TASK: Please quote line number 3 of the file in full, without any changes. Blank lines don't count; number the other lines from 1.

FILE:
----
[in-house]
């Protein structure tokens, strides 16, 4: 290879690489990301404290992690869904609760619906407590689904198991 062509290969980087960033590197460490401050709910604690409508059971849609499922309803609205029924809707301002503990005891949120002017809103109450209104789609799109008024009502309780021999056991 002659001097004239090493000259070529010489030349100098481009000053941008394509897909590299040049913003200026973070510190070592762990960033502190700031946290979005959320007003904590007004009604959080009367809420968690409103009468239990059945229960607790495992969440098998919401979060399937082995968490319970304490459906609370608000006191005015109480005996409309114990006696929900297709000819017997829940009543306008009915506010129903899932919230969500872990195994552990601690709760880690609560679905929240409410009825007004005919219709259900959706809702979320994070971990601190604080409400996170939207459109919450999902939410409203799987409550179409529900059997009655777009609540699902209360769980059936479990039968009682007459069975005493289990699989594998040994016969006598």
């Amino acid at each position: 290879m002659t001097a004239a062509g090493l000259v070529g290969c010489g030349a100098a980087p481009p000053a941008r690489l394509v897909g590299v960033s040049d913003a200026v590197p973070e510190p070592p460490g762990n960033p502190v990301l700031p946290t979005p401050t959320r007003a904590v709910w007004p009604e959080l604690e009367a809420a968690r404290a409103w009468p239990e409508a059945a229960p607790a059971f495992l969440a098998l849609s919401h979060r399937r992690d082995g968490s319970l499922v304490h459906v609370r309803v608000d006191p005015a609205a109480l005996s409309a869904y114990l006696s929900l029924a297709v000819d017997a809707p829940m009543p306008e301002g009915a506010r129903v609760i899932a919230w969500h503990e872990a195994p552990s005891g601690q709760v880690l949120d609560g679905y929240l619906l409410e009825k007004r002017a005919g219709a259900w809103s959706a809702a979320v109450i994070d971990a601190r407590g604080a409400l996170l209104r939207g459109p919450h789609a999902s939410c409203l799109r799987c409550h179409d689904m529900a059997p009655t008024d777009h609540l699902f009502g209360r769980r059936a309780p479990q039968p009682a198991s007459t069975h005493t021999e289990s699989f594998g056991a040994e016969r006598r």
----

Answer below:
């Amino acid at each position: 290879m002659t001097a004239a062509g090493l000259v070529g290969c010489g030349a100098a980087p481009p000053a941008r690489l394509v897909g590299v960033s040049d913003a200026v590197p973070e510190p070592p460490g762990n960033p502190v990301l700031p946290t979005p401050t959320r007003a904590v709910w007004p009604e959080l604690e009367a809420a968690r404290a409103w009468p239990e409508a059945a229960p607790a059971f495992l969440a098998l849609s919401h979060r399937r992690d082995g968490s319970l499922v304490h459906v609370r309803v608000d006191p005015a609205a109480l005996s409309a869904y114990l006696s929900l029924a297709v000819d017997a809707p829940m009543p306008e301002g009915a506010r129903v609760i899932a919230w969500h503990e872990a195994p552990s005891g601690q709760v880690l949120d609560g679905y929240l619906l409410e009825k007004r002017a005919g219709a259900w809103s959706a809702a979320v109450i994070d971990a601190r407590g604080a409400l996170l209104r939207g459109p919450h789609a999902s939410c409203l799109r799987c409550h179409d689904m529900a059997p009655t008024d777009h609540l699902f009502g209360r769980r059936a309780p479990q039968p009682a198991s007459t069975h005493t021999e289990s699989f594998g056991a040994e016969r006598r």